But finding time to keep up with global trends and issues is critically important. Your customers are not just shopping locally. They're exposed to global trends, so you should be too. Doing so gives you the field vision to see what's coming before it gets there. It exposes you to different perspectives that can drive innovation. It alerts you to emerging opportunities you can capitalize on. It keeps you fresh and ensures your business doesn't become outmoded. And, it helps make you more sensitive and in-tune with different people and viewpoints.
Not all trends will be relevant, nor can you adopt every one. But you certainly should be aware of them. Trends might take root in far away places with population density, but they affect how everyone - including your customers - sees the world around them. Leaders who learn to identify the trends that matter, and use them to shape products and services, achieve business breakthroughs. Those that don't, risk being left behind.
Community Futures NextWatch is a regular posting of curated trends that are coming your way… for example:
- Automated Commerce: the consumer trend to outsourcing everyday retail experiences to smart devices, such as "auto-touch re-ordering".
- Post Demographics: we can no longer put people in neat demographic boxes, because people of all ages, in all markets are constructing their own identities.
- Glass Box Brands: thanks to the radical transparency made possible by a world that is connected 24/7 in real-time, businesses exist in glass boxes where outsiders can see the people, processes and values at work.
We live in an era of volatility and change, no matter where we're located. Our goal in publishing NextWatch is to make it simpler for small businesses to turn change into opportunity. And, along the way, we'll share examples of small businesses doing it well.
How to Mine the Gold In Trends
At first blush, spending a lot of resources to incorporate elements of a seemingly irrelevant trend into one's core offerings seems hardly worthwhile. But consider Nike's move to combine its reputation in high-performance athletic footwear with the iPod's meteoric success. In 2006, the company teamed up with Apple to launch Nike+: a digital sports kit comprising a sensor that attaches to your running shoe and a wireless receiver that connects to your iPod. As you jog and listen to your favorite music, the sensor tracks your speed and distance and the calories you've burned, and transmits that information to your iPod in real time. Back at your computer, you can upload your data to nikeplus.com, which stores your information and provides a user-friendly interface that lets you track your progress. It was breakthrough technology at the time and Nike sold over 2.5 million kits.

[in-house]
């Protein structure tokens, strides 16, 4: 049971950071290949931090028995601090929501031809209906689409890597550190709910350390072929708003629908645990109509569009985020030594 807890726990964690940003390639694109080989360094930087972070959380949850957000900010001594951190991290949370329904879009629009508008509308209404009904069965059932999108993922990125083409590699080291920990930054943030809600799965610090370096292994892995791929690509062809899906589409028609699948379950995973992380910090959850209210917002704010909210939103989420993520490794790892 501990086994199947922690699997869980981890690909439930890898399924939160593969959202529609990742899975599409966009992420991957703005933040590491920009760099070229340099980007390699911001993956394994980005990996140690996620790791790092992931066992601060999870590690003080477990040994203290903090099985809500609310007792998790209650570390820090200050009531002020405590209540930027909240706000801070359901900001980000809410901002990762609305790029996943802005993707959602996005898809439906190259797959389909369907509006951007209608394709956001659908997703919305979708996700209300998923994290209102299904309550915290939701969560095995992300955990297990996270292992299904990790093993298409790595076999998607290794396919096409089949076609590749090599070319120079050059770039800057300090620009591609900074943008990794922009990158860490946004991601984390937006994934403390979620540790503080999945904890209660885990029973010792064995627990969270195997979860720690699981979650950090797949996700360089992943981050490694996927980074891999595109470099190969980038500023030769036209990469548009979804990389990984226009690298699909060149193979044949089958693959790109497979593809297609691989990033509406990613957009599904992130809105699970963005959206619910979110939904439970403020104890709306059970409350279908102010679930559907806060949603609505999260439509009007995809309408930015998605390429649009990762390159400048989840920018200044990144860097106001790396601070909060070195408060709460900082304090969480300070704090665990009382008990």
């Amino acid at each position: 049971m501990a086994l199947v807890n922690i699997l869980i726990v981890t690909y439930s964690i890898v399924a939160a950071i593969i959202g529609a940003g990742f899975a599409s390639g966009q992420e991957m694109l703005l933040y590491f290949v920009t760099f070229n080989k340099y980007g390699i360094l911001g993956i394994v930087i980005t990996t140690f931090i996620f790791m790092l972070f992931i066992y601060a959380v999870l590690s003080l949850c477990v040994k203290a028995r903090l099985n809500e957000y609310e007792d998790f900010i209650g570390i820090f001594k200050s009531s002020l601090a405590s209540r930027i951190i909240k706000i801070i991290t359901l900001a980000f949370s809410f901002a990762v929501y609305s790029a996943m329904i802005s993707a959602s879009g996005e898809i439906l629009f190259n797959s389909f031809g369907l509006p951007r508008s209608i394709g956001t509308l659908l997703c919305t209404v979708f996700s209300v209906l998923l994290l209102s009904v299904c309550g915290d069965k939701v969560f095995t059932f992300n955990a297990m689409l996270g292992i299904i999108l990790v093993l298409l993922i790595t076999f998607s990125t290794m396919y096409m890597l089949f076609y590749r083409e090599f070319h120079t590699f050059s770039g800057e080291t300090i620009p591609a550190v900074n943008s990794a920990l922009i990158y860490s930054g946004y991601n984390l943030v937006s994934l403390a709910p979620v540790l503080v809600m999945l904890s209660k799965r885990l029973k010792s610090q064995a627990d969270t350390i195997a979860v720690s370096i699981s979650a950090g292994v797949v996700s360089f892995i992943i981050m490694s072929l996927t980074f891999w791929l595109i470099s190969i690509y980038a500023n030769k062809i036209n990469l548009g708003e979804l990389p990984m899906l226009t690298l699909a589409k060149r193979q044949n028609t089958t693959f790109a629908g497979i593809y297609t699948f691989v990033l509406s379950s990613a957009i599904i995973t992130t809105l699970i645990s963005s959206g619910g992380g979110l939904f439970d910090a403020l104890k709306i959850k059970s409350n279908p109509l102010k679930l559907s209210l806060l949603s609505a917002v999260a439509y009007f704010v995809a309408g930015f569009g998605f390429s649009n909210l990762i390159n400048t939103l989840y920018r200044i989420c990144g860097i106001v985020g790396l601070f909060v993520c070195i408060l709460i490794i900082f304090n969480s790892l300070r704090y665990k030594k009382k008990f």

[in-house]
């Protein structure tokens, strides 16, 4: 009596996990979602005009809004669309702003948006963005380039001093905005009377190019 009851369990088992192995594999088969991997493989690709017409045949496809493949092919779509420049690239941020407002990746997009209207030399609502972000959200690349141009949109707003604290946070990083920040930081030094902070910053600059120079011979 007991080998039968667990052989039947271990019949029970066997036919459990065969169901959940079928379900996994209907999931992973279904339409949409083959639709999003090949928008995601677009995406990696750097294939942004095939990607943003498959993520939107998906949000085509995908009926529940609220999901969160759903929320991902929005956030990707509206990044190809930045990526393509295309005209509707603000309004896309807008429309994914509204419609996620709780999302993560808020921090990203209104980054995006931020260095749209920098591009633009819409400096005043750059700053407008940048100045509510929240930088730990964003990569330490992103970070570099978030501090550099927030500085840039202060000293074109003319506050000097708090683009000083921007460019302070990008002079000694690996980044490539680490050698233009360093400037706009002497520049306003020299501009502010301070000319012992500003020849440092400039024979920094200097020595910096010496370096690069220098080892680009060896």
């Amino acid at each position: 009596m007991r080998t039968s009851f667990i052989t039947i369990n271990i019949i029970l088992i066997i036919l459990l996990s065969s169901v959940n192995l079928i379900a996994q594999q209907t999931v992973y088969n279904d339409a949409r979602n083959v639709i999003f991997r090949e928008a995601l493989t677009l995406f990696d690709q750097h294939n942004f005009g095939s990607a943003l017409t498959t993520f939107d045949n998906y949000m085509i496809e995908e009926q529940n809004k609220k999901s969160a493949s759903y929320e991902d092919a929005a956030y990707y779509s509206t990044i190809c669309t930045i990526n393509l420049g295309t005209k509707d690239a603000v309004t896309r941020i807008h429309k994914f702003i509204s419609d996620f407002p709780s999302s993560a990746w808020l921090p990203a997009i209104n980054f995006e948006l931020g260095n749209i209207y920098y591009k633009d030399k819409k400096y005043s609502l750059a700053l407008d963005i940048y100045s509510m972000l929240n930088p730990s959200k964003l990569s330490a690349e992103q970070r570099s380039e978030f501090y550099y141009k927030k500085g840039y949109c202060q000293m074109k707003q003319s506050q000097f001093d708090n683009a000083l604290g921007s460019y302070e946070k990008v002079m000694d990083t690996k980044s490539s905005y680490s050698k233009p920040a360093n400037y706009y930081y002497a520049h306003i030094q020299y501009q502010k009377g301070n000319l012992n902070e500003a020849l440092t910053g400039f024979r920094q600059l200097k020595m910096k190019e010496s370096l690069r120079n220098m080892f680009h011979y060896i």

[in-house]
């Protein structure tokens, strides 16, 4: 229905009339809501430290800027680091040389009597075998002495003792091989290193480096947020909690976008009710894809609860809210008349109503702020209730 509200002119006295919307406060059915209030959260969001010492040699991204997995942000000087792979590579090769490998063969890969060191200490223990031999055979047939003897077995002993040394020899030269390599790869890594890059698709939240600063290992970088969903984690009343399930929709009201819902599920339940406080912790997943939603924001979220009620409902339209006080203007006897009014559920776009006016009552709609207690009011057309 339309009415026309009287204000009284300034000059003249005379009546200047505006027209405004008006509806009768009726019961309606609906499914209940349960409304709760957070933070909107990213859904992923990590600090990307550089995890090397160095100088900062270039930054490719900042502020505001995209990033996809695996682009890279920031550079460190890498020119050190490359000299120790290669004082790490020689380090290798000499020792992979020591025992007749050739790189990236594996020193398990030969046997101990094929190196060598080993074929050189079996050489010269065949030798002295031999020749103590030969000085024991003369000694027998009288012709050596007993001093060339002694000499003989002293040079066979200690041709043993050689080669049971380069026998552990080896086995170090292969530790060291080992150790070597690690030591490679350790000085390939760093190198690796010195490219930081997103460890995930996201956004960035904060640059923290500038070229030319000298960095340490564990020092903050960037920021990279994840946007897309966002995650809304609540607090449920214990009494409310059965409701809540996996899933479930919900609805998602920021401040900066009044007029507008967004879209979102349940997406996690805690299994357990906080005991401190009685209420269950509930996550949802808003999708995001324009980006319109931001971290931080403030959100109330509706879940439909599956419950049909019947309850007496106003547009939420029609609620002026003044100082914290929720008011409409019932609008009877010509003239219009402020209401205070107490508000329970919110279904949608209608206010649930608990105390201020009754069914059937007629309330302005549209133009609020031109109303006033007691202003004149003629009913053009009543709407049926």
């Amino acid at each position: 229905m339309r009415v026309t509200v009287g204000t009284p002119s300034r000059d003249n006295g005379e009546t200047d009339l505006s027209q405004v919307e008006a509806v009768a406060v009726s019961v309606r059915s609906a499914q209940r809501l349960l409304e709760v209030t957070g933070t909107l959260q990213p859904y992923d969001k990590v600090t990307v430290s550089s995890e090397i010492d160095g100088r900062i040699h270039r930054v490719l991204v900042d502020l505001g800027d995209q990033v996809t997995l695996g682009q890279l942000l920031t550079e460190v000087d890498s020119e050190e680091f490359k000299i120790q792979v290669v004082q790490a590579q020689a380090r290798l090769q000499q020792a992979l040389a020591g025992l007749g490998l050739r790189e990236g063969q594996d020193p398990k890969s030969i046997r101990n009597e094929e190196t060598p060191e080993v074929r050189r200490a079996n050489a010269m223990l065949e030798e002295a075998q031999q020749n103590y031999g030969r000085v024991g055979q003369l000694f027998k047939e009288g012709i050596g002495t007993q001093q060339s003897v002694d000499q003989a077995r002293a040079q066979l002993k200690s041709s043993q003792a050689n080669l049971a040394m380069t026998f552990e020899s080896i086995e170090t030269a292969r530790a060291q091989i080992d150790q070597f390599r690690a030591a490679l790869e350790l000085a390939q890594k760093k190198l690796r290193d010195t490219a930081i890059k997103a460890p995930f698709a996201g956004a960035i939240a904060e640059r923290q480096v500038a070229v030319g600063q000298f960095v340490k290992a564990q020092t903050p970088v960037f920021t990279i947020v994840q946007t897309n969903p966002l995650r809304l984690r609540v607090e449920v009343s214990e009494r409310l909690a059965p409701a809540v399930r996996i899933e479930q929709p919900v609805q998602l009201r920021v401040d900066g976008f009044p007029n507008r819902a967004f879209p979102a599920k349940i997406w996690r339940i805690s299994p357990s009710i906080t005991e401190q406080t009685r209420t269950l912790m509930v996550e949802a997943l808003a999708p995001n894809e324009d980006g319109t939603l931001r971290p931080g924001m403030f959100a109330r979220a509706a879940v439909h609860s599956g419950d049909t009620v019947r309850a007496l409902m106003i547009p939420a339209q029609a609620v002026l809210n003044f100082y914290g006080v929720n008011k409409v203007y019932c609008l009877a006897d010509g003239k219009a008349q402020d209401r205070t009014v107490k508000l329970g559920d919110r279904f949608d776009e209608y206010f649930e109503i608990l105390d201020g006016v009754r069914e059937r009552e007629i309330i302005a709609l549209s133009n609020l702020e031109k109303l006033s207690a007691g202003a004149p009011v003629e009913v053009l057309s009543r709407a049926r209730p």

But the Nike+ story is about much more than the revenues and sales. This example represents one of three broad innovation strategies that any size of business can embrace to address powerful trends by:
- Infusing aspects of the trend into existing category to augment products or services.
- Combining aspects of the trend with attributes of a category to produce radical offerings that transcend their traditional category and create a new one (as Nike did).
- Or, counteract negatively perceived effects of the trend by developing products and services that reaffirm their category's distinctive values
Excerpted from Harvard Business Review.